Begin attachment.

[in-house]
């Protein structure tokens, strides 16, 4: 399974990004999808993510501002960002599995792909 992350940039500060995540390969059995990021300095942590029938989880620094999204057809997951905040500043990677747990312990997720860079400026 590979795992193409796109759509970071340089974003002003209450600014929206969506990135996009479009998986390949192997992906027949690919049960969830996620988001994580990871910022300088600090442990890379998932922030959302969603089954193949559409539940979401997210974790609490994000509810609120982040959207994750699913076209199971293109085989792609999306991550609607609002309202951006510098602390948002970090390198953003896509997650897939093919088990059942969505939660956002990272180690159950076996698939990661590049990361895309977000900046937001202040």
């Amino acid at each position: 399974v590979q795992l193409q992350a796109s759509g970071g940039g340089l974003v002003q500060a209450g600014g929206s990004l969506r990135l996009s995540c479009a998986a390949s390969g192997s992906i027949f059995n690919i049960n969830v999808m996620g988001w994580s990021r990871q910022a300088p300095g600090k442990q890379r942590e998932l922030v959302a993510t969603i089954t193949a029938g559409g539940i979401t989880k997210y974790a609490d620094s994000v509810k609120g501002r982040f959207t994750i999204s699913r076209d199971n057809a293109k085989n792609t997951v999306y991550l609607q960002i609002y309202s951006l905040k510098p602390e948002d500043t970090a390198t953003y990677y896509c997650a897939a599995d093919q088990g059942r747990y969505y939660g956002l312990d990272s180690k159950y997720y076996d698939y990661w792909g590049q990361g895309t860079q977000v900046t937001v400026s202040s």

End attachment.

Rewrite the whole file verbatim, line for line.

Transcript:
[in-house]
């Protein structure tokens, strides 16, 4: 399974990004999808993510501002960002599995792909 992350940039500060995540390969059995990021300095942590029938989880620094999204057809997951905040500043990677747990312990997720860079400026 590979795992193409796109759509970071340089974003002003209450600014929206969506990135996009479009998986390949192997992906027949690919049960969830996620988001994580990871910022300088600090442990890379998932922030959302969603089954193949559409539940979401997210974790609490994000509810609120982040959207994750699913076209199971293109085989792609999306991550609607609002309202951006510098602390948002970090390198953003896509997650897939093919088990059942969505939660956002990272180690159950076996698939990661590049990361895309977000900046937001202040």
């Amino acid at each position: 399974v590979q795992l193409q992350a796109s759509g970071g940039g340089l974003v002003q500060a209450g600014g929206s990004l969506r990135l996009s995540c479009a998986a390949s390969g192997s992906i027949f059995n690919i049960n969830v999808m996620g988001w994580s990021r990871q910022a300088p300095g600090k442990q890379r942590e998932l922030v959302a993510t969603i089954t193949a029938g559409g539940i979401t989880k997210y974790a609490d620094s994000v509810k609120g501002r982040f959207t994750i999204s699913r076209d199971n057809a293109k085989n792609t997951v999306y991550l609607q960002i609002y309202s951006l905040k510098p602390e948002d500043t970090a390198t953003y990677y896509c997650a897939a599995d093919q088990g059942r747990y969505y939660g956002l312990d990272s180690k159950y997720y076996d698939y990661w792909g590049q990361g895309t860079q977000v900046t937001v400026s202040s």